TLDR: Real life and real people are ambiguous. If you want your writing to be realistic, be strategic about how you employ ambiguity.
We want to breathe life onto the page, make the unreal seem real. In an effort to do so, we often rely on explicit descriptions, leaving no detail to be confused and the reader’s mind with all the tools to imagine.
This is particularly true for fantasy writers. A dragon is a thing with an exact form and attitude. Dragons are scaly, big, fire-breathing, often greedy (in the west anyway). Dragons, in fairy tales, epics, and modern fantasy, are often easy to comprehend and understand, as opposed to real humans, who are self-contradictory, complex, and ambiguous.
A good contrast is H.P. Lovecraft. His creations are beyond the complexity and mental faculties of humanity, so much that they drive characters to madness. Lovecraft’s perpetuation of the irrational and ambiguous make his work endearing and enduring.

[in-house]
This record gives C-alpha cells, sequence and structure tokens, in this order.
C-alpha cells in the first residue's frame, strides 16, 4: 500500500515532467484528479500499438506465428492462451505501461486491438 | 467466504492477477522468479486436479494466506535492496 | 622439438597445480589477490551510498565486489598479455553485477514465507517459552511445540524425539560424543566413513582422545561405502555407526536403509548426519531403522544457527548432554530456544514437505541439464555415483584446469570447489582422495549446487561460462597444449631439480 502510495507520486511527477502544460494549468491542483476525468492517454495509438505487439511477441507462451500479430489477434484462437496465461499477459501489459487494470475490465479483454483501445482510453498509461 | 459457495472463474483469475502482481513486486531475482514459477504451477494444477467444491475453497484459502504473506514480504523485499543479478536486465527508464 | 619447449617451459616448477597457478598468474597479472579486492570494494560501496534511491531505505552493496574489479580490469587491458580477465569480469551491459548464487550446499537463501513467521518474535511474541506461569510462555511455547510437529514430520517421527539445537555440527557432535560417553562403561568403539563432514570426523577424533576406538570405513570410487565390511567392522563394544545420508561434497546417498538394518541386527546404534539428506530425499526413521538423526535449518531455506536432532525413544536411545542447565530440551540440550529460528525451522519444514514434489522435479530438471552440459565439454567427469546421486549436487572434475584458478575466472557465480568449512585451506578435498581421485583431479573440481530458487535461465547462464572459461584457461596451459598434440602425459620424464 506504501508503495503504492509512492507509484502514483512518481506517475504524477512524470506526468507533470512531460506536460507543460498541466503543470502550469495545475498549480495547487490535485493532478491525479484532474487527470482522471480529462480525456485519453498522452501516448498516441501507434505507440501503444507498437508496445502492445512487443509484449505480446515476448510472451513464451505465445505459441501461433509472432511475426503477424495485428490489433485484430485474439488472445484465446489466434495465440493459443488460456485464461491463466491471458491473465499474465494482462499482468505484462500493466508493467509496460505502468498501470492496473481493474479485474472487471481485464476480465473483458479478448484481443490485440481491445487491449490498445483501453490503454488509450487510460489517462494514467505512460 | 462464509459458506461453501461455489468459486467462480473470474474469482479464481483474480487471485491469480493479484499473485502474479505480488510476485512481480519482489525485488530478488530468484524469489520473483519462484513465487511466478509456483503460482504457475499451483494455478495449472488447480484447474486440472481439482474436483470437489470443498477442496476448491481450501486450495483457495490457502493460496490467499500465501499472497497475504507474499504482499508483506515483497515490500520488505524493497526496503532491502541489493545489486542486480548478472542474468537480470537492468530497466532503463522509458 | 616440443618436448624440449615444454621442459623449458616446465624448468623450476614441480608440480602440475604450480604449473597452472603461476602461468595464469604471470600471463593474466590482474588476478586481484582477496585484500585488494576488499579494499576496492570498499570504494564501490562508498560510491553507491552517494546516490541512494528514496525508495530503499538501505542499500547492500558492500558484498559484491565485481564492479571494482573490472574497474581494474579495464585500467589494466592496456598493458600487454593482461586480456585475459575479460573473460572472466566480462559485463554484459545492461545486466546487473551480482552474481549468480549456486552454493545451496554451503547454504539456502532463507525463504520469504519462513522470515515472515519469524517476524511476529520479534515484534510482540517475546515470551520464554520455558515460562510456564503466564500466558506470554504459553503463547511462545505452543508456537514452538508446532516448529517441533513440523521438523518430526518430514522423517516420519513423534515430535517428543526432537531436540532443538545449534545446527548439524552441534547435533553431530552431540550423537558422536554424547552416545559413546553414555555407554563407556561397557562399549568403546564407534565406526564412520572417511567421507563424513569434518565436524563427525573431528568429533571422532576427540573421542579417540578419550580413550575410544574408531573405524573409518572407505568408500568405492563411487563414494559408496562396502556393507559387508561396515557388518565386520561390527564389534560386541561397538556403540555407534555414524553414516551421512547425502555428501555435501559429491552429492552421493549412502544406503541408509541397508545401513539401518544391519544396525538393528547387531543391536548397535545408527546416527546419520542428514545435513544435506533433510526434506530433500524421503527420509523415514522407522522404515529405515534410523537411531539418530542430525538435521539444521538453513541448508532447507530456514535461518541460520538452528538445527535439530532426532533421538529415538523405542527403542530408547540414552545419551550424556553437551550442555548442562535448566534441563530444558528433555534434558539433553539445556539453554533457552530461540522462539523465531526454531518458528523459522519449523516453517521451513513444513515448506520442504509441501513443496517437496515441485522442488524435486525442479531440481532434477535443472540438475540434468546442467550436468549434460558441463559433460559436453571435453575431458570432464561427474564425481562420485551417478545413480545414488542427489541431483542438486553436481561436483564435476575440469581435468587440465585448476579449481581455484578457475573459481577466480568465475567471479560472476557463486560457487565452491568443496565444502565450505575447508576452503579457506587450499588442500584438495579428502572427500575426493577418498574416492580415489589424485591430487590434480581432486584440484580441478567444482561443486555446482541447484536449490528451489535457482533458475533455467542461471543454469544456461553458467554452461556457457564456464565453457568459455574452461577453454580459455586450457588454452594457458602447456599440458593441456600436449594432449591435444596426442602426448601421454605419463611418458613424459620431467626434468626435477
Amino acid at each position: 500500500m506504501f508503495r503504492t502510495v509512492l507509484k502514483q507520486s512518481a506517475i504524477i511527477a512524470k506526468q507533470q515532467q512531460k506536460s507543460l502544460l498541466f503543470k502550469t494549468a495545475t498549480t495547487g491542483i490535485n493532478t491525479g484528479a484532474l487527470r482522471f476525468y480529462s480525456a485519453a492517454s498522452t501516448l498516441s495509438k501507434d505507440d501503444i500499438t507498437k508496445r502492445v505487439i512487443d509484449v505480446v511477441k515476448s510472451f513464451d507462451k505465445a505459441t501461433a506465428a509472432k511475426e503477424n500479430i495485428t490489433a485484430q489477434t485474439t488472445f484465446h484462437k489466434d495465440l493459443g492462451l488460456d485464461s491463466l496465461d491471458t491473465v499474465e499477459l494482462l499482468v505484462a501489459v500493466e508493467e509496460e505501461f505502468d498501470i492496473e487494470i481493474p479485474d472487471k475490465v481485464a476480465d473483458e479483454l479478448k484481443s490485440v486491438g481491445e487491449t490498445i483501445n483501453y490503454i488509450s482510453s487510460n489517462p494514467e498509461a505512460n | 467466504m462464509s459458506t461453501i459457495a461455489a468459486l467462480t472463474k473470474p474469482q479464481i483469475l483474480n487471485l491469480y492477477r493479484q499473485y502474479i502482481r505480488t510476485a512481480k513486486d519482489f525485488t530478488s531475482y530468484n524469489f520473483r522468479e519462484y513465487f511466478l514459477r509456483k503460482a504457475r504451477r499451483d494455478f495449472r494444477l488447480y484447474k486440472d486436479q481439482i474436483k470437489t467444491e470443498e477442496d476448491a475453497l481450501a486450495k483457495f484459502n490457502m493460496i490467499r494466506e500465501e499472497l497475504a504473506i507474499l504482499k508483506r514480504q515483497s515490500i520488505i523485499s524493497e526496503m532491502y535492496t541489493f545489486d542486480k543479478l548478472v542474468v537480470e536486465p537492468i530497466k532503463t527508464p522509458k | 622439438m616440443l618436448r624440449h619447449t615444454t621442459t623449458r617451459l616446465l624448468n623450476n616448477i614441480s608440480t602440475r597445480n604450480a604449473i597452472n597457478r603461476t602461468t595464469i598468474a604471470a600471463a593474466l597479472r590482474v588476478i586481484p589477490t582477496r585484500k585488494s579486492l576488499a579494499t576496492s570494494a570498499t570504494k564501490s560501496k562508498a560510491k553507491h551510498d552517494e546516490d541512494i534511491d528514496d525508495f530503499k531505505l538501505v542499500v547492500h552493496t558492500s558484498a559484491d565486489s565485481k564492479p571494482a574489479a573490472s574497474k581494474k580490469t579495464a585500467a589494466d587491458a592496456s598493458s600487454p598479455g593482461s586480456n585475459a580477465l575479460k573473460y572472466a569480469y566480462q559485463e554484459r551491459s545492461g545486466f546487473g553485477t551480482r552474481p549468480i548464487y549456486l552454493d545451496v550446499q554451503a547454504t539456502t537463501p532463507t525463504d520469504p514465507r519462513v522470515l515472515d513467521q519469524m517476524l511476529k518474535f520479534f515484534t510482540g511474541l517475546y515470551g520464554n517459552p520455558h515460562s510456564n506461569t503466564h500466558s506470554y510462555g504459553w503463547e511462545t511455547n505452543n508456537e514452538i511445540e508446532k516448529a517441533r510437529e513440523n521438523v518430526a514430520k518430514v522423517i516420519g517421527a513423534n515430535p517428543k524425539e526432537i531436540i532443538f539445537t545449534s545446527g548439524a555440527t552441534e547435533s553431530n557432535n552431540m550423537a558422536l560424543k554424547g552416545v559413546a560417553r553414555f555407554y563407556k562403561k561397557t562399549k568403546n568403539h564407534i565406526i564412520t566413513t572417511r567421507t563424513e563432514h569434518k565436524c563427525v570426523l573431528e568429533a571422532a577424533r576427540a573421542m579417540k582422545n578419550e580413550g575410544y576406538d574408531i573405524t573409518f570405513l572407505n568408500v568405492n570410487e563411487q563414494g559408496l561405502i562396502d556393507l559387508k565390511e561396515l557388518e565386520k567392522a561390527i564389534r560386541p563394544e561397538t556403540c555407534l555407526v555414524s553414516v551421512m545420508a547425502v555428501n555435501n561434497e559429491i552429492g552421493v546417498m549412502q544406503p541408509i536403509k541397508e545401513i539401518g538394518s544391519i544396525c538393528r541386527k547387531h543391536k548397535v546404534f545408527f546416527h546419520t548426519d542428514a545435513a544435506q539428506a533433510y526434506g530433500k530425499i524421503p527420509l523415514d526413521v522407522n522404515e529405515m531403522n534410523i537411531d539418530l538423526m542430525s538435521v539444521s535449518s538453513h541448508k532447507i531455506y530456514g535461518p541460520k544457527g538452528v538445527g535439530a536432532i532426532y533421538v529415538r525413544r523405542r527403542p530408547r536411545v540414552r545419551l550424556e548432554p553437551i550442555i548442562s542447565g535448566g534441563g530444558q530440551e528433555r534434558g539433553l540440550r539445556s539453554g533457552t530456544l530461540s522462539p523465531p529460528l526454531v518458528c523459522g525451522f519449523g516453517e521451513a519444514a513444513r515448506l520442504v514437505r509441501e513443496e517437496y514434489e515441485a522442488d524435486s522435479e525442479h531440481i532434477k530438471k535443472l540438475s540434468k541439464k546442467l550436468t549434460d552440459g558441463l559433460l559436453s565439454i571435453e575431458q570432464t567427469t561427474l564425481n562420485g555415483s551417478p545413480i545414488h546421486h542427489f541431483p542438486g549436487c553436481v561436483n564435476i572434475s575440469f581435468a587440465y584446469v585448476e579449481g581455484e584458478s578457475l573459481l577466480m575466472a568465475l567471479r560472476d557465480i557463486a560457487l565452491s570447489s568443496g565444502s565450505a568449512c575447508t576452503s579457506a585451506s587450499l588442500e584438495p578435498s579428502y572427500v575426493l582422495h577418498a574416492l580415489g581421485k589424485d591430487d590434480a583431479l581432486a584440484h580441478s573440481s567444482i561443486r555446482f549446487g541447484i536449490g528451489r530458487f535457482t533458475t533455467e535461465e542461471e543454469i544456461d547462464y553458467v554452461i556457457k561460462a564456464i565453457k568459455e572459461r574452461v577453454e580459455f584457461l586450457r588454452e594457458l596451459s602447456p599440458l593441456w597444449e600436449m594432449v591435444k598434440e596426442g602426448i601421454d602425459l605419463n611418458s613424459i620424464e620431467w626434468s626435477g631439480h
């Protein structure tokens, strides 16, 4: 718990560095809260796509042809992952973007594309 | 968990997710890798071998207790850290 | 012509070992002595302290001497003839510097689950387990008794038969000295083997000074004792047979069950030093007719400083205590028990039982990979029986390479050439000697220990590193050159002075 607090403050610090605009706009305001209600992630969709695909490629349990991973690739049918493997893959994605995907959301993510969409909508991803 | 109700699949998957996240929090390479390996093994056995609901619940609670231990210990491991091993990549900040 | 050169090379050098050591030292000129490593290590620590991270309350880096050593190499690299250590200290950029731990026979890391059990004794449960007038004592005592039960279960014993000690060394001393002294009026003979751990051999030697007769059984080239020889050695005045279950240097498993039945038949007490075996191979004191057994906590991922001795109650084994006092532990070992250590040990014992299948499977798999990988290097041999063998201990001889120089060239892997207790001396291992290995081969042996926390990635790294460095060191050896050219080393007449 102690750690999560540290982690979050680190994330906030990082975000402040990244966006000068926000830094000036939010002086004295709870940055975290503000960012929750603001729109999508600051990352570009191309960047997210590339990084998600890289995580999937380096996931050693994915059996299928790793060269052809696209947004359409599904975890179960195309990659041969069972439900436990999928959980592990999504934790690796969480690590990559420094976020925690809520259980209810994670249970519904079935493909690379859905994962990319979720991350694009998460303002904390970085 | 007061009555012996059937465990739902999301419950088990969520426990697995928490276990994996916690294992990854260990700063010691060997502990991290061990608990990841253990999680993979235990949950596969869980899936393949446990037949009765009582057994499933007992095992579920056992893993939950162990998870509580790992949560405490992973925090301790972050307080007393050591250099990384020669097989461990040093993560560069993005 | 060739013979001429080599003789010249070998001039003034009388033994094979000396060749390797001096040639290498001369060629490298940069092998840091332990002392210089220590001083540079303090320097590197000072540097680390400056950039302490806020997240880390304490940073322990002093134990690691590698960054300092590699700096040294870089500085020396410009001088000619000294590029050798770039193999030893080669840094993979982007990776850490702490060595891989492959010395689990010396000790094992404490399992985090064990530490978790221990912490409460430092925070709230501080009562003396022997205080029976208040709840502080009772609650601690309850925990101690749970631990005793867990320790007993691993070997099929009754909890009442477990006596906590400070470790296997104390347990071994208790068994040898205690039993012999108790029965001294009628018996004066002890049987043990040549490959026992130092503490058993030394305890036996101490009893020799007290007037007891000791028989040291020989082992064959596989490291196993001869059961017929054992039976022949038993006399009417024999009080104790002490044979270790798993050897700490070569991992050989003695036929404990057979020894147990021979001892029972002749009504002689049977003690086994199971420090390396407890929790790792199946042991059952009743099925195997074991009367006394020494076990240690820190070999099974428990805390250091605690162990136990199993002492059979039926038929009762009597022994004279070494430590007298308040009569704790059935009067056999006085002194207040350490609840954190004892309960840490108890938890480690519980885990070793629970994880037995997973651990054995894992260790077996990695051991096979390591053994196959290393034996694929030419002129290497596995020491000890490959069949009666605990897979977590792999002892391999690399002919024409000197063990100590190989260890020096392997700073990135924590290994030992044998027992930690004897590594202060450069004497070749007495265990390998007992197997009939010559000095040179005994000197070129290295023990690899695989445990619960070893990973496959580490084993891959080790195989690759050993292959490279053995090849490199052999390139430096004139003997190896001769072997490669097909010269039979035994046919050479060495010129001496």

“The most merciful thing in the world… is the inability of the human mind to correlate all its contents.” -Lovecraft
John Crowley, author of Little, Big and the recently published Ka, has this to say on the matter:
“I wanted to write novels with the breadth and depth of the greatest realistic fiction — my models were Dickens and Flaubert and Nabokov — yet with an element of the non-mimetic, or irreal, or preternatural, whatever the best word might be. And that meant not just positing such things but giving them the ambiguous and never-fully-plumbable depth that things have in realistic novels.”
So be ambiguous because life is ambiguous.